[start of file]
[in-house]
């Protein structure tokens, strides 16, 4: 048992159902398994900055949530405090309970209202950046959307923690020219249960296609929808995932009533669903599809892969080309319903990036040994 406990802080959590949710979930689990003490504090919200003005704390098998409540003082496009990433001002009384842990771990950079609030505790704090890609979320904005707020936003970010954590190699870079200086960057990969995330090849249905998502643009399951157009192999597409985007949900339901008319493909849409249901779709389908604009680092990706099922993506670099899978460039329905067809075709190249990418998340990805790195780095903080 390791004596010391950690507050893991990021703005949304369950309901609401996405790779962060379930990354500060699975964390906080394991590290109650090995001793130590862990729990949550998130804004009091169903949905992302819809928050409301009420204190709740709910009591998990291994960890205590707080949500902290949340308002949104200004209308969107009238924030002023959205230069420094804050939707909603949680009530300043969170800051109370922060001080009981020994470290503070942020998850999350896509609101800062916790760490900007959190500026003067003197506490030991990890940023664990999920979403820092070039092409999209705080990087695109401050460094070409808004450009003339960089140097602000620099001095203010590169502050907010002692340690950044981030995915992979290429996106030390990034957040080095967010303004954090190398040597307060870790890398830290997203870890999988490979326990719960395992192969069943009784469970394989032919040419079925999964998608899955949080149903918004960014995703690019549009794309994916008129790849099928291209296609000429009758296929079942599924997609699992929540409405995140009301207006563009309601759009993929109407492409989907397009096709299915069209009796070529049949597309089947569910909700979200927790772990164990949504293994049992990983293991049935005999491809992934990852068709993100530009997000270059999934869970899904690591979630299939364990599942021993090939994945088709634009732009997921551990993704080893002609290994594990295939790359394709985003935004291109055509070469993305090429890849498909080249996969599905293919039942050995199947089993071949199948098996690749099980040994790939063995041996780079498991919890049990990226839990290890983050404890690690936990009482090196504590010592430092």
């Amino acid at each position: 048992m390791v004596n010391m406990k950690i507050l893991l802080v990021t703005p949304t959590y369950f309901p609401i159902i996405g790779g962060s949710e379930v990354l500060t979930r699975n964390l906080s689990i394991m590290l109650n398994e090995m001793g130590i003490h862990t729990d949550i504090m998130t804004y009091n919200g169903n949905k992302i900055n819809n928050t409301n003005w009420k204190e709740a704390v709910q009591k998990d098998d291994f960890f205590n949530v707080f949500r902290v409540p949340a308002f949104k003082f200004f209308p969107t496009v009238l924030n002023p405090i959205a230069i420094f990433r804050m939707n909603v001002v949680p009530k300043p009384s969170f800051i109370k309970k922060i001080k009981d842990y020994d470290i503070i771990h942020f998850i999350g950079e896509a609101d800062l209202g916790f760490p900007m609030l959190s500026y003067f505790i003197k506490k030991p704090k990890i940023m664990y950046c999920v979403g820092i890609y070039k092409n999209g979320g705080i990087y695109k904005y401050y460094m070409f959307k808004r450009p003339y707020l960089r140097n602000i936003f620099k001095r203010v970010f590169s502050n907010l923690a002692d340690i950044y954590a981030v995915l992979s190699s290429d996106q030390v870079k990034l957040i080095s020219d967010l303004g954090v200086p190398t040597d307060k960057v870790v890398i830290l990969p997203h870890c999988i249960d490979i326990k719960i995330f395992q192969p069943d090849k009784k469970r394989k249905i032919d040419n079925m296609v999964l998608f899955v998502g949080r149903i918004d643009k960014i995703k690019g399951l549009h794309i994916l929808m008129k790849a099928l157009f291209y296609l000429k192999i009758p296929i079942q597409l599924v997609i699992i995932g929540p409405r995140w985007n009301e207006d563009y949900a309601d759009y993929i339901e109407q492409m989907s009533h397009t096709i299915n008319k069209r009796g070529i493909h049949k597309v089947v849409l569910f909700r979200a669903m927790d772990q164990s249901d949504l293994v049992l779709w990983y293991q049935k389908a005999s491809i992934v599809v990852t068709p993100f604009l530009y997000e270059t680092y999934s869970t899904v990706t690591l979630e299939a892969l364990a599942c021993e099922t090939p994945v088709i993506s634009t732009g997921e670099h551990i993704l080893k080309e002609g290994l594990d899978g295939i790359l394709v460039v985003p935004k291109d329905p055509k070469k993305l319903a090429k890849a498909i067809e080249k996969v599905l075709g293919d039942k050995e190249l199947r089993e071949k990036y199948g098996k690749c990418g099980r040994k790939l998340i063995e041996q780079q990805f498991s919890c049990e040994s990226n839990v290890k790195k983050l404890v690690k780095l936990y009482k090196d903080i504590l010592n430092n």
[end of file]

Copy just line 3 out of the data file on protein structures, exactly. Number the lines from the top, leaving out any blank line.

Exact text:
């Amino acid at each position: 048992m390791v004596n010391m406990k950690i507050l893991l802080v990021t703005p949304t959590y369950f309901p609401i159902i996405g790779g962060s949710e379930v990354l500060t979930r699975n964390l906080s689990i394991m590290l109650n398994e090995m001793g130590i003490h862990t729990d949550i504090m998130t804004y009091n919200g169903n949905k992302i900055n819809n928050t409301n003005w009420k204190e709740a704390v709910q009591k998990d098998d291994f960890f205590n949530v707080f949500r902290v409540p949340a308002f949104k003082f200004f209308p969107t496009v009238l924030n002023p405090i959205a230069i420094f990433r804050m939707n909603v001002v949680p009530k300043p009384s969170f800051i109370k309970k922060i001080k009981d842990y020994d470290i503070i771990h942020f998850i999350g950079e896509a609101d800062l209202g916790f760490p900007m609030l959190s500026y003067f505790i003197k506490k030991p704090k990890i940023m664990y950046c999920v979403g820092i890609y070039k092409n999209g979320g705080i990087y695109k904005y401050y460094m070409f959307k808004r450009p003339y707020l960089r140097n602000i936003f620099k001095r203010v970010f590169s502050n907010l923690a002692d340690i950044y954590a981030v995915l992979s190699s290429d996106q030390v870079k990034l957040i080095s020219d967010l303004g954090v200086p190398t040597d307060k960057v870790v890398i830290l990969p997203h870890c999988i249960d490979i326990k719960i995330f395992q192969p069943d090849k009784k469970r394989k249905i032919d040419n079925m296609v999964l998608f899955v998502g949080r149903i918004d643009k960014i995703k690019g399951l549009h794309i994916l929808m008129k790849a099928l157009f291209y296609l000429k192999i009758p296929i079942q597409l599924v997609i699992i995932g929540p409405r995140w985007n009301e207006d563009y949900a309601d759009y993929i339901e109407q492409m989907s009533h397009t096709i299915n008319k069209r009796g070529i493909h049949k597309v089947v849409l569910f909700r979200a669903m927790d772990q164990s249901d949504l293994v049992l779709w990983y293991q049935k389908a005999s491809i992934v599809v990852t068709p993100f604009l530009y997000e270059t680092y999934s869970t899904v990706t690591l979630e299939a892969l364990a599942c021993e099922t090939p994945v088709i993506s634009t732009g997921e670099h551990i993704l080893k080309e002609g290994l594990d899978g295939i790359l394709v460039v985003p935004k291109d329905p055509k070469k993305l319903a090429k890849a498909i067809e080249k996969v599905l075709g293919d039942k050995e190249l199947r089993e071949k990036y199948g098996k690749c990418g099980r040994k790939l998340i063995e041996q780079q990805f498991s919890c049990e040994s990226n839990v290890k790195k983050l404890v690690k780095l936990y009482k090196d903080i504590l010592n430092n």